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IELTS READING PRACTICE TEST PASSAGE 2 : Smell and Memory

IELTS READING PRACTICE TEST PASSAGE 2 : Smell and Memory

Smell and Memory Smells like yesterday Why does the scent of a fragrance or the mustiness of an old trunk trigger such powerful memories of childhood? New research has the answer, writes Alexandra Witze. A. You probably pay more attention to a newspaper with your eyes than with your nose. But lift the paper to your nostrils and inhale. The smell of newsprint might carry you back to your childhood, when your parents perused the paper on Sunday mornings. Or…

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IELTS READING PRACTICE TEST PASSAGE 2 : Water Filter

IELTS READING PRACTICE TEST PASSAGE 2 : Water Filter

Water Filter A. An ingenious invention is set to bring clean water to the third world, and while the science may be cutting edge, the materials are extremely down to earth. A handful of clay, yesterday‘s coffee grounds and some cow manure are the ingredients that could bring clean, safe drinking water to much of the third world. B. The simple new technology, developed by ANU materials scientist Mr. Tony Flynn, allows water filters to be made from commonly available…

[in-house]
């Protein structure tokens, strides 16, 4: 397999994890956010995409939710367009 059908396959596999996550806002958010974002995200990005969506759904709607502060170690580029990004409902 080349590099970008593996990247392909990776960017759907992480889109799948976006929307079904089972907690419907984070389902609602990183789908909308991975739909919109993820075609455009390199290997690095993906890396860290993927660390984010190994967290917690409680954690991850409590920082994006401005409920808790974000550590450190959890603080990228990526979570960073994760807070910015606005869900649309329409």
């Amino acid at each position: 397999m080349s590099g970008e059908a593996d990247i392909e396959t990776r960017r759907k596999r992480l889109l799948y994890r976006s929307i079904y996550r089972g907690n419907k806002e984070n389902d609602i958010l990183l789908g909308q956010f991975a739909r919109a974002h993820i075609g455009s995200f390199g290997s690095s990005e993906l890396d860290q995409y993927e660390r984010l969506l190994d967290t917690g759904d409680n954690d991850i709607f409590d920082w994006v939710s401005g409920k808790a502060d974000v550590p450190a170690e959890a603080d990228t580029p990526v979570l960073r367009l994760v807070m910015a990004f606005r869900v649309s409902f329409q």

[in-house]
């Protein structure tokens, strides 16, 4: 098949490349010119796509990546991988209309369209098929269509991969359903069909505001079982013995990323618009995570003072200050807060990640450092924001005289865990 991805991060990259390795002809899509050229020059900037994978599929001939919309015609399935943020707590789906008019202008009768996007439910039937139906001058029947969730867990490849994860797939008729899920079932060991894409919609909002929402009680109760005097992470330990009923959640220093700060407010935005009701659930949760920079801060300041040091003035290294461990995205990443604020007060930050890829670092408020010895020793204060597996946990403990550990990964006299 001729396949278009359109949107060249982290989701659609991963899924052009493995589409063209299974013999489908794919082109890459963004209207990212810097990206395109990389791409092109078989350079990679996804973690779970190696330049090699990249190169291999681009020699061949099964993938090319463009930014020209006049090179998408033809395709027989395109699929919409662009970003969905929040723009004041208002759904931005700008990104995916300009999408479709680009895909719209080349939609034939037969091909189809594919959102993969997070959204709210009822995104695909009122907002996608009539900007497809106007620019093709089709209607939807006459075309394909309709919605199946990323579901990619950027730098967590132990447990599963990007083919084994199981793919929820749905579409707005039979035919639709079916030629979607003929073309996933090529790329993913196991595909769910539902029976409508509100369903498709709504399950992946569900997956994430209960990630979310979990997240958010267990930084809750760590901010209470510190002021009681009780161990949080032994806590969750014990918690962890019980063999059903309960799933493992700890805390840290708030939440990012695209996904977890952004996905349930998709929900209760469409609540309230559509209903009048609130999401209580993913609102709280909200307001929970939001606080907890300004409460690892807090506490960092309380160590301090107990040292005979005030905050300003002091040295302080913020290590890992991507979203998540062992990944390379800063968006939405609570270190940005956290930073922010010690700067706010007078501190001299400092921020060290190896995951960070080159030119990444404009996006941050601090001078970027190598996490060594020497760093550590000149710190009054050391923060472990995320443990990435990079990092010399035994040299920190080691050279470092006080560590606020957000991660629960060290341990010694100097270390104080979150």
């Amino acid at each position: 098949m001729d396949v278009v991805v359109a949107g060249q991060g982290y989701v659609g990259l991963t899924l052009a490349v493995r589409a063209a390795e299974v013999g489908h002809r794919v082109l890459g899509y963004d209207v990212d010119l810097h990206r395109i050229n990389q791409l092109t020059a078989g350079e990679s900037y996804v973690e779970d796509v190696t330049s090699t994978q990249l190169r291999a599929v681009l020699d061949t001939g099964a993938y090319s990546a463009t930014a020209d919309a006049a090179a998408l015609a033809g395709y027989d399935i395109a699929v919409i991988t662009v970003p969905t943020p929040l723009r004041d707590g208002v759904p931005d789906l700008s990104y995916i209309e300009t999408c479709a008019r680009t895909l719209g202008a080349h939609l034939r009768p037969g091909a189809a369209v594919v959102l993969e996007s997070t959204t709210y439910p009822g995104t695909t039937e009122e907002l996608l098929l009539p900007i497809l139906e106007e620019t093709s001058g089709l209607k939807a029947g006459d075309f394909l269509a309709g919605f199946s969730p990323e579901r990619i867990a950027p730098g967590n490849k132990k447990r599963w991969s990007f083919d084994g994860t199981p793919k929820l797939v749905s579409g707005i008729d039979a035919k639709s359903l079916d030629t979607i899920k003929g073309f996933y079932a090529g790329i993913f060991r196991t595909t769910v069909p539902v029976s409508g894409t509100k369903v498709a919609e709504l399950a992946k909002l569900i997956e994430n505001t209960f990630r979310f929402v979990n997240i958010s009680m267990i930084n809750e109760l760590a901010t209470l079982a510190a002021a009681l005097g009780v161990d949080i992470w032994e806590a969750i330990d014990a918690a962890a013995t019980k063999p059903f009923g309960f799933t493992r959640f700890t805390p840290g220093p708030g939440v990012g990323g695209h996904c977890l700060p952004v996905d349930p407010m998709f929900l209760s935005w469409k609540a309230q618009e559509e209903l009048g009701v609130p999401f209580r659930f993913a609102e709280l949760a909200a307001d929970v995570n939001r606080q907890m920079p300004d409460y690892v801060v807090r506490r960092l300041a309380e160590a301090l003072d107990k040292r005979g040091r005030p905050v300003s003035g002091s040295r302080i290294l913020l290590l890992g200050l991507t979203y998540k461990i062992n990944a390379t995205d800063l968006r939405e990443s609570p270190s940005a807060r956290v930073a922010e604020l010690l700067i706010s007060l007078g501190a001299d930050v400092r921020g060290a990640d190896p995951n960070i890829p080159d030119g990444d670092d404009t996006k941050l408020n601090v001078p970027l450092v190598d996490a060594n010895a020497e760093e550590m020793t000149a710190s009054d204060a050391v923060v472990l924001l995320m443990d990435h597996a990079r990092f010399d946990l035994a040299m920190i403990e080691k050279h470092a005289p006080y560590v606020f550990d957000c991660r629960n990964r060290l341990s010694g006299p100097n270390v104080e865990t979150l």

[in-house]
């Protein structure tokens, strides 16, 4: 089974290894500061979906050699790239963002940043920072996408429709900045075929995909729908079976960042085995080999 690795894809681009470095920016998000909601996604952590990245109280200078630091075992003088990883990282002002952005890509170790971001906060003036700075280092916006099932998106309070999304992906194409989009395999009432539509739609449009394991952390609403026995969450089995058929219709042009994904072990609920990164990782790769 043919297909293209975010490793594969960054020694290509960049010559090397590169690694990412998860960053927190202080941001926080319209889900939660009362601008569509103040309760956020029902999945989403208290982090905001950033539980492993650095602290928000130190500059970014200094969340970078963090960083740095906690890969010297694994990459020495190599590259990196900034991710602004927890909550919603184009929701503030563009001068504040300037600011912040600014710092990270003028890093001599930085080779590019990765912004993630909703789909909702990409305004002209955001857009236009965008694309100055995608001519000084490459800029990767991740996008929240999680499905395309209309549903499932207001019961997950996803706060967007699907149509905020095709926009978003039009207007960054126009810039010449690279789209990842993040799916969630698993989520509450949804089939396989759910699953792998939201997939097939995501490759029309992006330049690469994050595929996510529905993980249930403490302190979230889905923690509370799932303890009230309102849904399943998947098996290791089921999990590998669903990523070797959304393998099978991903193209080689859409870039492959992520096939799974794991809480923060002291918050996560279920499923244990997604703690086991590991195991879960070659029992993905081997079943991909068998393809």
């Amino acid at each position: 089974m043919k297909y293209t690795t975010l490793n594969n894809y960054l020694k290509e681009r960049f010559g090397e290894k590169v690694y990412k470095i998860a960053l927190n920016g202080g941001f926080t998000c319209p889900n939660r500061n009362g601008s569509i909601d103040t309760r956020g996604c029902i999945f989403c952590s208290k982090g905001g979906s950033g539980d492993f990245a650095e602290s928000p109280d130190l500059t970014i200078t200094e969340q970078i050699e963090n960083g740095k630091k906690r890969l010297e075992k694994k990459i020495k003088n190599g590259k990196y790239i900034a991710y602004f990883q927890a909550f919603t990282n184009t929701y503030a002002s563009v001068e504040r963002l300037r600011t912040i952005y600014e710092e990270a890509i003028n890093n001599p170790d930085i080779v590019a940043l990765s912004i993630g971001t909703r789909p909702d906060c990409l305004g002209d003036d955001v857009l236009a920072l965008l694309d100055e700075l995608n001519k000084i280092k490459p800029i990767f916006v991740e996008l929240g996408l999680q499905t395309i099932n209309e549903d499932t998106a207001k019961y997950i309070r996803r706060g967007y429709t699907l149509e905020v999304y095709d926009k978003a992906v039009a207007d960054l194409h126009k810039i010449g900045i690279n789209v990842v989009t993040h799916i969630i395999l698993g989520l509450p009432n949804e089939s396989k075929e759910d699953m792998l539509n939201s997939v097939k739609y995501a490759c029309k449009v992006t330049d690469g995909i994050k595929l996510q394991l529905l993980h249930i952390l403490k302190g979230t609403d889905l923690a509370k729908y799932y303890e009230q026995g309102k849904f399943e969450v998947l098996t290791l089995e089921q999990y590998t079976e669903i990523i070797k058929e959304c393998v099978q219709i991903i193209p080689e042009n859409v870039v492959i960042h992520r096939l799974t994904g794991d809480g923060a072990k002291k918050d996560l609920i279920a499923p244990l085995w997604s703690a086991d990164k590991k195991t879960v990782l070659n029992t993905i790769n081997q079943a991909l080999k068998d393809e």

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IELTS READING PRACTICE TEST PASSAGE 2 : Griffith and American films

IELTS READING PRACTICE TEST PASSAGE 2 : Griffith and American films

Griffith and American films Movies are key cultural artifacts that offer a window into American cultural and social history. A mixture of art, business, and popular entertainment, the movies provide a host of insights into Americans‘ shifting ideals, fantasies, and preoccupations. A. Many films of the early silent era dealt with gender relations. Before 1905, as Kathy Peiss has argued, movie screens were filled with salacious sexual imagery and risque humor, drawn from burlesque halls and vaudeville theaters. Early films…

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IELTS READING PRACTICE TEST PASSAGE 2 : Coral reefs

IELTS READING PRACTICE TEST PASSAGE 2 : Coral reefs

Coral reefs     Coral reefs are underwater structures made from calcium carbonate secreted by corals. Coral reefs are colonies of tiny living animals found in marine waters that contain few nutrients. Most coral reefs are built from stony corals, which in turn consist of polyps that cluster in groups. A. Coral reefs are estimated to cover 284,300 km2 just under 0.1% of the oceans‘ surface area, about half the area of France. The Indo-Pacific region accounts for 91.9% of…

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IELTS READING PRACTICE TEST PASSAGE 2: FOOD FOR THOUGHT

IELTS READING PRACTICE TEST PASSAGE 2: FOOD FOR THOUGHT

FOOD FOR THOUGHT A    Why not eat insects? So asked British entomologist Vincent M. Holt in the title of his 1885 treatise on the benefits of what he named entomophagy – the consumption of insects (and similar creatures) as a food source. The prospect of eating dishes such as “wireworm sauce” and “slug soup” failed to garner favour amongst those in the stuffy, proper, Victorian social milieu of his time, however, and Holt’s visionary ideas were considered at best…